If you just can’t decide between a traditional laptop and a tablet, a convertible 2-in-1 gets you the best of both worlds: a tablet for kicking it on the couch and a laptop for when you need to buckle down and work. Most 2-in-1's have a 360-degree hinge, which means you can prop it up like a tent or swing the screen around and use it as a tablet. Not sure which one to spring for? Don't sweat it. To find the best of the best, we put these versatile machines through a number of tests.
After hours of testing, the Dell XPS 13 2-in-1(available at Dell for $1,699.00) is our top pick. Its compact build and stellar performance make it a great option for most people. But not all 2-in-1's are created equal. Whether you're looking for a more diverse selection of ports or a brighter screen, we've got something for every kind of buyer on this list.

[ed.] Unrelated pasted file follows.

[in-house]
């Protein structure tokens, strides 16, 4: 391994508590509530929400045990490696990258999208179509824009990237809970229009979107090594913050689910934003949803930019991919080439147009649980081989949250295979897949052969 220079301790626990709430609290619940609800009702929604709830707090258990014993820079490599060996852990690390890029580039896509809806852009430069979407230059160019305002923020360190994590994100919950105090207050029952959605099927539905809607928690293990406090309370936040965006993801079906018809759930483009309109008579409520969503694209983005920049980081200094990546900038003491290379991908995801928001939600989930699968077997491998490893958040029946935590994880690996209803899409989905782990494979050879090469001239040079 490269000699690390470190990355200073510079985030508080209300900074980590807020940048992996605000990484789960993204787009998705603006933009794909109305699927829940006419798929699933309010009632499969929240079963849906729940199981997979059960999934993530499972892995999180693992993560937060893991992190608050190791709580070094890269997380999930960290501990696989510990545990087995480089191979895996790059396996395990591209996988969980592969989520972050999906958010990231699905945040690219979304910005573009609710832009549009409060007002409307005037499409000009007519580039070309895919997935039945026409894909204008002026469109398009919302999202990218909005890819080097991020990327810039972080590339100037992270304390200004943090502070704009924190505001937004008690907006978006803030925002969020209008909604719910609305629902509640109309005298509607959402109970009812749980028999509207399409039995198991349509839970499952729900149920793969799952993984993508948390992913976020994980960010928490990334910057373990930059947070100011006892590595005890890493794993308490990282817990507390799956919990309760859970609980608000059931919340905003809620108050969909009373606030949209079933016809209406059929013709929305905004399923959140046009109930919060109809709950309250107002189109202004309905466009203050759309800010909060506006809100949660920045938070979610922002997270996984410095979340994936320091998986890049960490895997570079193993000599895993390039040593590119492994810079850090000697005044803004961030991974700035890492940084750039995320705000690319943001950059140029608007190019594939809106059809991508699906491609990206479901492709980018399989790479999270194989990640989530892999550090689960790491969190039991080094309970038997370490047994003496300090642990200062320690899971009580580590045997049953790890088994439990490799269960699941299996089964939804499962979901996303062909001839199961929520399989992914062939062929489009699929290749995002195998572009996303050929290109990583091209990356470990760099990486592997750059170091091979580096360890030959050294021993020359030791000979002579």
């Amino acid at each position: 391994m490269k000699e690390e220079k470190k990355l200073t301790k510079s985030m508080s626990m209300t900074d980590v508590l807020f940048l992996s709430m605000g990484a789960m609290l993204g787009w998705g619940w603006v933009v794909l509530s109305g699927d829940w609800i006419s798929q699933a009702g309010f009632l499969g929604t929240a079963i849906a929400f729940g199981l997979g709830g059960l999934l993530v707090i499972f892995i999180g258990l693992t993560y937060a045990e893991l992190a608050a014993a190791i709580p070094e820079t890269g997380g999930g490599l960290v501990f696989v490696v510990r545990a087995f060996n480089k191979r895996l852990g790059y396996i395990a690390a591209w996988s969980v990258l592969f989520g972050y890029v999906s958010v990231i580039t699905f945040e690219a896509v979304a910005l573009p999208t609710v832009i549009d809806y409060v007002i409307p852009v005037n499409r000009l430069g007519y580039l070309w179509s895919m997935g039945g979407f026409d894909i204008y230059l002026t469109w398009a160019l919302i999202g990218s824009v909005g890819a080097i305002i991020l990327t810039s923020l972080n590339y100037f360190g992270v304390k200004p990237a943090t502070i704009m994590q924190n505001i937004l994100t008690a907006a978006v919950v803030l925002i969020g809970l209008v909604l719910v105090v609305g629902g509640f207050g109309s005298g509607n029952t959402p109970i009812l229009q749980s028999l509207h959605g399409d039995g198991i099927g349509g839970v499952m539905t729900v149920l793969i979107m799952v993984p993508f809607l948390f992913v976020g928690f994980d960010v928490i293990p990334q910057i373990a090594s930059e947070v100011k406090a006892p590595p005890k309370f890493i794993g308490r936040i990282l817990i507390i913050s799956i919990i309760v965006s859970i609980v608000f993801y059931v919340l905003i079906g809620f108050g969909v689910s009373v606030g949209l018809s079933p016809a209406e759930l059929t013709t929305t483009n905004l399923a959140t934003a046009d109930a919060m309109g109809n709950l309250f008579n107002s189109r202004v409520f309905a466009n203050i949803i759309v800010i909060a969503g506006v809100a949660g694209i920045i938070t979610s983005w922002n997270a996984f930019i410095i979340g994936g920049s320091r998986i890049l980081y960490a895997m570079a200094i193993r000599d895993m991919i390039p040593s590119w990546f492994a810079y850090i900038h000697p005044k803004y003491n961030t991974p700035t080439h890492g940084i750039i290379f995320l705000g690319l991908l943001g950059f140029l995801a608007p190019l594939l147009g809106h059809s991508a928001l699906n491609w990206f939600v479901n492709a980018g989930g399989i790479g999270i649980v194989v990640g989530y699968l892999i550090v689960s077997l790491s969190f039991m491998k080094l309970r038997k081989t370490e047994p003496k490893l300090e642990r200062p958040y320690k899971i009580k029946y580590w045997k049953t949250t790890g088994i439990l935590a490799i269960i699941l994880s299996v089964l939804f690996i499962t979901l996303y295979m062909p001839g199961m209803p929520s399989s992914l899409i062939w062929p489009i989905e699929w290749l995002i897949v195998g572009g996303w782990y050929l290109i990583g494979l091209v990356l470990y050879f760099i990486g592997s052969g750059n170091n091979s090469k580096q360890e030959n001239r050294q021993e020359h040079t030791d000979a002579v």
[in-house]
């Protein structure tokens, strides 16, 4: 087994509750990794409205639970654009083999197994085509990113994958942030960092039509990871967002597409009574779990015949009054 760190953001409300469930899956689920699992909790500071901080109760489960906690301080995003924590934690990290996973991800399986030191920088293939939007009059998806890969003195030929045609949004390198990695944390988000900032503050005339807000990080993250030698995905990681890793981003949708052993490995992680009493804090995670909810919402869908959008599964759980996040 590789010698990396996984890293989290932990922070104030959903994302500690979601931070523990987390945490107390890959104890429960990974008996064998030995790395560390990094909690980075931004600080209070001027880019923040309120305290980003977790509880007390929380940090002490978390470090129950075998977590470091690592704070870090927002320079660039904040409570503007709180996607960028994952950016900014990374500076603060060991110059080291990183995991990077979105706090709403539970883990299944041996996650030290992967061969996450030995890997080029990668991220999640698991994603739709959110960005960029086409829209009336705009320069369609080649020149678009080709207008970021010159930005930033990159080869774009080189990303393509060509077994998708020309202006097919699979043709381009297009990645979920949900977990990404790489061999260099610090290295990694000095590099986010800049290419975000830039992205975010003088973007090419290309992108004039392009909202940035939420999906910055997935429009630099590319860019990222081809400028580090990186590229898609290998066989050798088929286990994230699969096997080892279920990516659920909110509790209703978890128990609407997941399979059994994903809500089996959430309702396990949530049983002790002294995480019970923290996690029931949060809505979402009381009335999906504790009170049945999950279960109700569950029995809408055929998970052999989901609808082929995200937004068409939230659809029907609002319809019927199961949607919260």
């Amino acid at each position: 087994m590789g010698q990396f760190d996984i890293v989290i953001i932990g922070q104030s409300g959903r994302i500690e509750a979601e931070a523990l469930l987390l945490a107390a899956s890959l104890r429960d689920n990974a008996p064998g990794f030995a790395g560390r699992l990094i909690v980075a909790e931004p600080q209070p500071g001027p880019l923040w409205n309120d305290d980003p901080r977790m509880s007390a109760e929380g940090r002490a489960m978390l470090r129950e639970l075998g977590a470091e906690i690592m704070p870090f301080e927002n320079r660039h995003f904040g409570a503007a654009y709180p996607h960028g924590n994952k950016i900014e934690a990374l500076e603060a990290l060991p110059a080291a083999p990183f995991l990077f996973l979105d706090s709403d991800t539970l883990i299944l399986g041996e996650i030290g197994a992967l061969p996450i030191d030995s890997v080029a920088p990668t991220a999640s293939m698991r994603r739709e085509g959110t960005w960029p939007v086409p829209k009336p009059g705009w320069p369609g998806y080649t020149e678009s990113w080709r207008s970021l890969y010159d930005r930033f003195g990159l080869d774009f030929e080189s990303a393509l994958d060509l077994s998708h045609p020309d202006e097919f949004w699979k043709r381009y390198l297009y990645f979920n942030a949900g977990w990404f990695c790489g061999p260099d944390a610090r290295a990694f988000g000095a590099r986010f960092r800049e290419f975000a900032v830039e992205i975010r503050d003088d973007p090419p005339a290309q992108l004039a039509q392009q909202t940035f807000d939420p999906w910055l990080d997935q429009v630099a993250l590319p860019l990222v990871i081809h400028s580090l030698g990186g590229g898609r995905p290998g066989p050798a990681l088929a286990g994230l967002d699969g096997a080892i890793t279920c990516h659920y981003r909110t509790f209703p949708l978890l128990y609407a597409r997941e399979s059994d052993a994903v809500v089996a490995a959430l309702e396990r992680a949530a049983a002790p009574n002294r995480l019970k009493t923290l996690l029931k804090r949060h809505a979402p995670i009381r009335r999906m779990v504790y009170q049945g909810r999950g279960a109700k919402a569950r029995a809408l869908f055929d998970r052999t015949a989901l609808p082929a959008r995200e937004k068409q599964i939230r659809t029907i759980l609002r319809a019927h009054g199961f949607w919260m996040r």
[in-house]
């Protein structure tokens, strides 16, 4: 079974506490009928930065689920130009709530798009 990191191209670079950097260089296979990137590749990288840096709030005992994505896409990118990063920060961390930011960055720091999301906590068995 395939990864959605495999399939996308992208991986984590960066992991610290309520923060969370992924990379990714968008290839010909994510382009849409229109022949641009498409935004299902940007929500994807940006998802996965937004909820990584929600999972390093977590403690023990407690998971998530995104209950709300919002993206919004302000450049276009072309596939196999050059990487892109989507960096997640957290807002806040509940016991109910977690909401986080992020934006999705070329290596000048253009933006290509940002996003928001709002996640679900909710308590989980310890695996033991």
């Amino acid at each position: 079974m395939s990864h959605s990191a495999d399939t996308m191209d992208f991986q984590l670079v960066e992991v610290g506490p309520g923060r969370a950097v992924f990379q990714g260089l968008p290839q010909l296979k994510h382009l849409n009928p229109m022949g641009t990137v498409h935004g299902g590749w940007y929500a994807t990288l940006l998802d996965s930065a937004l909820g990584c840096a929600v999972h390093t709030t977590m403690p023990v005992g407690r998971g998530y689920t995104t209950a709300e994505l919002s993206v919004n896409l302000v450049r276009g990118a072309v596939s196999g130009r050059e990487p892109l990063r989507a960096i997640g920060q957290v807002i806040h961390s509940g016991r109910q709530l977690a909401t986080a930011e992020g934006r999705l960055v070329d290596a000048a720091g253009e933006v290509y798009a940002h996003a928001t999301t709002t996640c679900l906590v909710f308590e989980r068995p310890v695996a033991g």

These are the best 2-in-1 laptops we tested, ranked in order:
Dell XPS 13 9310 2-in-1
Lenovo Ideapad Chromebook Flex 5
HP Spectre x360 13
HP Elite Dragonfly
Lenovo Yoga C940
Lenovo ThinkPad X1 Yoga
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Dell’s XPS 13 has long been one of the best-engineered laptops on the market, and the 2-in-1 version of Dell’s flagship keeps a lot of the same features that make the standard XPS 13 so impressive. Its performance was among the best we tested, with our mid-tier configuration boasting a 10th-gen Intel Core i7, 16GB of RAM, and a 512GB SSD. Battery life came in squarely at seven hours, which is just about enough to get you through the workday, and a bright 4K screen will suit you even if you’re working outdoors. Most importantly, it has the same super-thin bezels as its non-touch sibling, meaning you get a 13-inch laptop in a tiny package more similar to competing 11-inch laptops.